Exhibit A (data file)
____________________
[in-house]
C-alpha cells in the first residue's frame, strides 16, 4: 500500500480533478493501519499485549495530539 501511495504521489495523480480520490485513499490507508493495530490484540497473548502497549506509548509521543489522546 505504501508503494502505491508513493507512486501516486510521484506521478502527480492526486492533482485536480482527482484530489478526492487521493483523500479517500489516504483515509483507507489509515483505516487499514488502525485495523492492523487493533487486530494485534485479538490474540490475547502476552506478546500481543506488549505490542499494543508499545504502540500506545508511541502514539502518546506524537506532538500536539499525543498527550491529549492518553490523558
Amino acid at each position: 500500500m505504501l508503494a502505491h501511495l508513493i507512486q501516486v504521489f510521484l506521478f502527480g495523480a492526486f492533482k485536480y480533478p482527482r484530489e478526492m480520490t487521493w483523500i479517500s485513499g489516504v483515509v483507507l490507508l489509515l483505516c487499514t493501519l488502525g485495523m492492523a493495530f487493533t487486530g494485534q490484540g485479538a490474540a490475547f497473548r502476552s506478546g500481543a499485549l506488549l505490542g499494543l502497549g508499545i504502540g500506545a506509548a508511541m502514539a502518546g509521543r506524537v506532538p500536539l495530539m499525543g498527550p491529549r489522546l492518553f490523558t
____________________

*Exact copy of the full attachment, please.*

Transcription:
[in-house]
C-alpha cells in the first residue's frame, strides 16, 4: 500500500480533478493501519499485549495530539 501511495504521489495523480480520490485513499490507508493495530490484540497473548502497549506509548509521543489522546 505504501508503494502505491508513493507512486501516486510521484506521478502527480492526486492533482485536480482527482484530489478526492487521493483523500479517500489516504483515509483507507489509515483505516487499514488502525485495523492492523487493533487486530494485534485479538490474540490475547502476552506478546500481543506488549505490542499494543508499545504502540500506545508511541502514539502518546506524537506532538500536539499525543498527550491529549492518553490523558
Amino acid at each position: 500500500m505504501l508503494a502505491h501511495l508513493i507512486q501516486v504521489f510521484l506521478f502527480g495523480a492526486f492533482k485536480y480533478p482527482r484530489e478526492m480520490t487521493w483523500i479517500s485513499g489516504v483515509v483507507l490507508l489509515l483505516c487499514t493501519l488502525g485495523m492492523a493495530f487493533t487486530g494485534q490484540g485479538a490474540a490475547f497473548r502476552s506478546g500481543a499485549l506488549l505490542g499494543l502497549g508499545i504502540g500506545a506509548a508511541m502514539a502518546g509521543r506524537v506532538p500536539l495530539m499525543g498527550p491529549r489522546l492518553f490523558t